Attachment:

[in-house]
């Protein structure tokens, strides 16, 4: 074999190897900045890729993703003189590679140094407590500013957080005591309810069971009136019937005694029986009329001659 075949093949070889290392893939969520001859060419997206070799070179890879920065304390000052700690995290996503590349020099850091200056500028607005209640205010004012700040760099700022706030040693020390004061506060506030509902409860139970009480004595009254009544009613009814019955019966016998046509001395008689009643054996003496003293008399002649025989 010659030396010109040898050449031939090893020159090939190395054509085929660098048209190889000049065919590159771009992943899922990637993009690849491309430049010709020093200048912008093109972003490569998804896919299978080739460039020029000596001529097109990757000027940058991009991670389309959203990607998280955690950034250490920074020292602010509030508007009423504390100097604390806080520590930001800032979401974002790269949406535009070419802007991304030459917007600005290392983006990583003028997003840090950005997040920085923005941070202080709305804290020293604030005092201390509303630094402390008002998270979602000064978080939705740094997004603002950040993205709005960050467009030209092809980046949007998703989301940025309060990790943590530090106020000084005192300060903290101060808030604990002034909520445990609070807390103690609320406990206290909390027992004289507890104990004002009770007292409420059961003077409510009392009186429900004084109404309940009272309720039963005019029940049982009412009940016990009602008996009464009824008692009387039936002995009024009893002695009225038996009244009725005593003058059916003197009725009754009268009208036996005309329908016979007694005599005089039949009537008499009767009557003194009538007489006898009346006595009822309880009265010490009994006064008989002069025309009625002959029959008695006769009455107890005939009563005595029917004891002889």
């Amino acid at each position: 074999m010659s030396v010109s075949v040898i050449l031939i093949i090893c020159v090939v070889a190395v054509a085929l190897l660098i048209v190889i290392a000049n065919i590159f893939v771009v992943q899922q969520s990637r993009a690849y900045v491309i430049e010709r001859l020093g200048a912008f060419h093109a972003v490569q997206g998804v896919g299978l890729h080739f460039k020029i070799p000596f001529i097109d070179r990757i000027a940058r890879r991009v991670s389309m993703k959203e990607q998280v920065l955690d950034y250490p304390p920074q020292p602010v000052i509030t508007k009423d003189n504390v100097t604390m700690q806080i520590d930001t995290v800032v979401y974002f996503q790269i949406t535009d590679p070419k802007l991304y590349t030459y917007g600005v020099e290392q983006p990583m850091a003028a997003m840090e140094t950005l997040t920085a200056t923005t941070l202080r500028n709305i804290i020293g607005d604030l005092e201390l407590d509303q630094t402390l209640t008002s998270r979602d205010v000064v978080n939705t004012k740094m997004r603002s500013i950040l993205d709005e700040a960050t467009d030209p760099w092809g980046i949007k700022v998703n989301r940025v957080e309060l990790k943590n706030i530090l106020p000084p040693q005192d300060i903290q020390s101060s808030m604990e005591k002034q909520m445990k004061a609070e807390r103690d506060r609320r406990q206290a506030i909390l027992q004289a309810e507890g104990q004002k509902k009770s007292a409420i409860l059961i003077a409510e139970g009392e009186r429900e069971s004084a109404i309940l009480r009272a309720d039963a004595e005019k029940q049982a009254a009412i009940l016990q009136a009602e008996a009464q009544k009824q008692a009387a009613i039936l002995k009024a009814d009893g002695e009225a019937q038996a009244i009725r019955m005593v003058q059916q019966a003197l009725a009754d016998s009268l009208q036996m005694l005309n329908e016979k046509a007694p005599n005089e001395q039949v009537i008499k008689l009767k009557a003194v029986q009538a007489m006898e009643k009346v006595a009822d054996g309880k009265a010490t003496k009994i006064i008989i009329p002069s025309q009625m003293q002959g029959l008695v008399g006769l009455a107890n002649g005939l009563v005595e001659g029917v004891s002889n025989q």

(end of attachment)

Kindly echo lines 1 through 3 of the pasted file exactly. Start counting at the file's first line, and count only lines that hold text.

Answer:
[in-house]
């Protein structure tokens, strides 16, 4: 074999190897900045890729993703003189590679140094407590500013957080005591309810069971009136019937005694029986009329001659 075949093949070889290392893939969520001859060419997206070799070179890879920065304390000052700690995290996503590349020099850091200056500028607005209640205010004012700040760099700022706030040693020390004061506060506030509902409860139970009480004595009254009544009613009814019955019966016998046509001395008689009643054996003496003293008399002649025989 010659030396010109040898050449031939090893020159090939190395054509085929660098048209190889000049065919590159771009992943899922990637993009690849491309430049010709020093200048912008093109972003490569998804896919299978080739460039020029000596001529097109990757000027940058991009991670389309959203990607998280955690950034250490920074020292602010509030508007009423504390100097604390806080520590930001800032979401974002790269949406535009070419802007991304030459917007600005290392983006990583003028997003840090950005997040920085923005941070202080709305804290020293604030005092201390509303630094402390008002998270979602000064978080939705740094997004603002950040993205709005960050467009030209092809980046949007998703989301940025309060990790943590530090106020000084005192300060903290101060808030604990002034909520445990609070807390103690609320406990206290909390027992004289507890104990004002009770007292409420059961003077409510009392009186429900004084109404309940009272309720039963005019029940049982009412009940016990009602008996009464009824008692009387039936002995009024009893002695009225038996009244009725005593003058059916003197009725009754009268009208036996005309329908016979007694005599005089039949009537008499009767009557003194009538007489006898009346006595009822309880009265010490009994006064008989002069025309009625002959029959008695006769009455107890005939009563005595029917004891002889």
């Amino acid at each position: 074999m010659s030396v010109s075949v040898i050449l031939i093949i090893c020159v090939v070889a190395v054509a085929l190897l660098i048209v190889i290392a000049n065919i590159f893939v771009v992943q899922q969520s990637r993009a690849y900045v491309i430049e010709r001859l020093g200048a912008f060419h093109a972003v490569q997206g998804v896919g299978l890729h080739f460039k020029i070799p000596f001529i097109d070179r990757i000027a940058r890879r991009v991670s389309m993703k959203e990607q998280v920065l955690d950034y250490p304390p920074q020292p602010v000052i509030t508007k009423d003189n504390v100097t604390m700690q806080i520590d930001t995290v800032v979401y974002f996503q790269i949406t535009d590679p070419k802007l991304y590349t030459y917007g600005v020099e290392q983006p990583m850091a003028a997003m840090e140094t950005l997040t920085a200056t923005t941070l202080r500028n709305i804290i020293g607005d604030l005092e201390l407590d509303q630094t402390l209640t008002s998270r979602d205010v000064v978080n939705t004012k740094m997004r603002s500013i950040l993205d709005e700040a960050t467009d030209p760099w092809g980046i949007k700022v998703n989301r940025v957080e309060l990790k943590n706030i530090l106020p000084p040693q005192d300060i903290q020390s101060s808030m604990e005591k002034q909520m445990k004061a609070e807390r103690d506060r609320r406990q206290a506030i909390l027992q004289a309810e507890g104990q004002k509902k009770s007292a409420i409860l059961i003077a409510e139970g009392e009186r429900e069971s004084a109404i309940l009480r009272a309720d039963a004595e005019k029940q049982a009254a009412i009940l016990q009136a009602e008996a009464q009544k009824q008692a009387a009613i039936l002995k009024a009814d009893g002695e009225a019937q038996a009244i009725r019955m005593v003058q059916q019966a003197l009725a009754d016998s009268l009208q036996m005694l005309n329908e016979k046509a007694p005599n005089e001395q039949v009537i008499k008689l009767k009557a003194v029986q009538a007489m006898e009643k009346v006595a009822d054996g309880k009265a010490t003496k009994i006064i008989i009329p002069s025309q009625m003293q002959g029959l008695v008399g006769l009455a107890n002649g005939l009563v005595e001659g029917v004891s002889n025989q």